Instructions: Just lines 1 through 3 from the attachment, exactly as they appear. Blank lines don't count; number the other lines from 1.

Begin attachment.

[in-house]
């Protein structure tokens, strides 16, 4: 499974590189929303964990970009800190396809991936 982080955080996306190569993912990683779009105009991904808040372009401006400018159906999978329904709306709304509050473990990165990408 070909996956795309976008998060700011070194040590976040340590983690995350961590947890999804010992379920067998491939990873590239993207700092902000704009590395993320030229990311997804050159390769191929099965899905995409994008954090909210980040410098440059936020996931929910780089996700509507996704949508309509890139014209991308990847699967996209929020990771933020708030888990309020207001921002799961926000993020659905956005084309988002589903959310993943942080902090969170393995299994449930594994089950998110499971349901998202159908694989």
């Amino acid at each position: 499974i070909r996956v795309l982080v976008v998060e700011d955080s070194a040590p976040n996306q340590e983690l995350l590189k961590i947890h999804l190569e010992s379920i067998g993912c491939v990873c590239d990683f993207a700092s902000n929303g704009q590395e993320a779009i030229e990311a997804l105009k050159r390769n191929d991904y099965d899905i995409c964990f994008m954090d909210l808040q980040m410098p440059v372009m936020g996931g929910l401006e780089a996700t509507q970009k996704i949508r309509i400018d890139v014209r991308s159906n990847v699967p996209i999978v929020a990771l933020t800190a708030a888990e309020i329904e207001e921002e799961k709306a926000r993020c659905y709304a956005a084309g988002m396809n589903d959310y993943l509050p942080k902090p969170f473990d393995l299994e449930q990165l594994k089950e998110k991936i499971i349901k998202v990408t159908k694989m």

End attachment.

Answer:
[in-house]
């Protein structure tokens, strides 16, 4: 499974590189929303964990970009800190396809991936 982080955080996306190569993912990683779009105009991904808040372009401006400018159906999978329904709306709304509050473990990165990408 070909996956795309976008998060700011070194040590976040340590983690995350961590947890999804010992379920067998491939990873590239993207700092902000704009590395993320030229990311997804050159390769191929099965899905995409994008954090909210980040410098440059936020996931929910780089996700509507996704949508309509890139014209991308990847699967996209929020990771933020708030888990309020207001921002799961926000993020659905956005084309988002589903959310993943942080902090969170393995299994449930594994089950998110499971349901998202159908694989």
């Amino acid at each position: 499974i070909r996956v795309l982080v976008v998060e700011d955080s070194a040590p976040n996306q340590e983690l995350l590189k961590i947890h999804l190569e010992s379920i067998g993912c491939v990873c590239d990683f993207a700092s902000n929303g704009q590395e993320a779009i030229e990311a997804l105009k050159r390769n191929d991904y099965d899905i995409c964990f994008m954090d909210l808040q980040m410098p440059v372009m936020g996931g929910l401006e780089a996700t509507q970009k996704i949508r309509i400018d890139v014209r991308s159906n990847v699967p996209i999978v929020a990771l933020t800190a708030a888990e309020i329904e207001e921002e799961k709306a926000r993020c659905y709304a956005a084309g988002m396809n589903d959310y993943l509050p942080k902090p969170f473990d393995l299994e449930q990165l594994k089950e998110k991936i499971i349901k998202v990408t159908k694989m």